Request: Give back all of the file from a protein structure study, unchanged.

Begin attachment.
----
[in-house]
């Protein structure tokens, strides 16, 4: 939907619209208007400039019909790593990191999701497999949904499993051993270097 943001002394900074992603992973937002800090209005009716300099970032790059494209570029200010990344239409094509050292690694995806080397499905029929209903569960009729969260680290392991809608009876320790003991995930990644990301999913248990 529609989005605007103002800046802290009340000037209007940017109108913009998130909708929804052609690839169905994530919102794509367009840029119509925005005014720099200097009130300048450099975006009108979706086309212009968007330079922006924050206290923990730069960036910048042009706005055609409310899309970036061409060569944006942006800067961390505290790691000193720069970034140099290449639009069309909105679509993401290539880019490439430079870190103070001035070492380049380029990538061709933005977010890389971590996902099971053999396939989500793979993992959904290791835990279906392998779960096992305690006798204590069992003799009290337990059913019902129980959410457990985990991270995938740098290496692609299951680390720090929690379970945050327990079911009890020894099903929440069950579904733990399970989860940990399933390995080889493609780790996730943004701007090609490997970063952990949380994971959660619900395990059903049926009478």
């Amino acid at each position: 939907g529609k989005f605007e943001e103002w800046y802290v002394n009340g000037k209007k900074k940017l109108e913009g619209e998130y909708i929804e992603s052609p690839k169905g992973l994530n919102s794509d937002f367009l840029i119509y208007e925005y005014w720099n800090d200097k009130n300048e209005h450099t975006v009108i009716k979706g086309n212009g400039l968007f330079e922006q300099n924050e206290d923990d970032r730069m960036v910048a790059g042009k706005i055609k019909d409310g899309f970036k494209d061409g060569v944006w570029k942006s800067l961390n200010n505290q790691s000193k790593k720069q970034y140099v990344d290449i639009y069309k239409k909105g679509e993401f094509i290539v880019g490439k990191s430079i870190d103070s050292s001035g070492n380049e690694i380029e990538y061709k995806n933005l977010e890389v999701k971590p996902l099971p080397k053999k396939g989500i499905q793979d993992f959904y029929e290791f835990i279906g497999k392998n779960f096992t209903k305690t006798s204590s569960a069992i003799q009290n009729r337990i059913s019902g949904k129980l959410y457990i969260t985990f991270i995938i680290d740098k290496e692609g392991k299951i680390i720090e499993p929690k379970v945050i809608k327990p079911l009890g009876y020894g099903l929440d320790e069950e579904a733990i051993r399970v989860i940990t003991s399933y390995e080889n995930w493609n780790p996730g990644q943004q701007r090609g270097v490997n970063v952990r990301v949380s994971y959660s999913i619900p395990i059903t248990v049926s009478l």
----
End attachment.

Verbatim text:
[in-house]
């Protein structure tokens, strides 16, 4: 939907619209208007400039019909790593990191999701497999949904499993051993270097 943001002394900074992603992973937002800090209005009716300099970032790059494209570029200010990344239409094509050292690694995806080397499905029929209903569960009729969260680290392991809608009876320790003991995930990644990301999913248990 529609989005605007103002800046802290009340000037209007940017109108913009998130909708929804052609690839169905994530919102794509367009840029119509925005005014720099200097009130300048450099975006009108979706086309212009968007330079922006924050206290923990730069960036910048042009706005055609409310899309970036061409060569944006942006800067961390505290790691000193720069970034140099290449639009069309909105679509993401290539880019490439430079870190103070001035070492380049380029990538061709933005977010890389971590996902099971053999396939989500793979993992959904290791835990279906392998779960096992305690006798204590069992003799009290337990059913019902129980959410457990985990991270995938740098290496692609299951680390720090929690379970945050327990079911009890020894099903929440069950579904733990399970989860940990399933390995080889493609780790996730943004701007090609490997970063952990949380994971959660619900395990059903049926009478």
């Amino acid at each position: 939907g529609k989005f605007e943001e103002w800046y802290v002394n009340g000037k209007k900074k940017l109108e913009g619209e998130y909708i929804e992603s052609p690839k169905g992973l994530n919102s794509d937002f367009l840029i119509y208007e925005y005014w720099n800090d200097k009130n300048e209005h450099t975006v009108i009716k979706g086309n212009g400039l968007f330079e922006q300099n924050e206290d923990d970032r730069m960036v910048a790059g042009k706005i055609k019909d409310g899309f970036k494209d061409g060569v944006w570029k942006s800067l961390n200010n505290q790691s000193k790593k720069q970034y140099v990344d290449i639009y069309k239409k909105g679509e993401f094509i290539v880019g490439k990191s430079i870190d103070s050292s001035g070492n380049e690694i380029e990538y061709k995806n933005l977010e890389v999701k971590p996902l099971p080397k053999k396939g989500i499905q793979d993992f959904y029929e290791f835990i279906g497999k392998n779960f096992t209903k305690t006798s204590s569960a069992i003799q009290n009729r337990i059913s019902g949904k129980l959410y457990i969260t985990f991270i995938i680290d740098k290496e692609g392991k299951i680390i720090e499993p929690k379970v945050i809608k327990p079911l009890g009876y020894g099903l929440d320790e069950e579904a733990i051993r399970v989860i940990t003991s399933y390995e080889n995930w493609n780790p996730g990644q943004q701007r090609g270097v490997n970063v952990r990301v949380s994971y959660s999913i619900p395990i059903t248990v049926s009478l």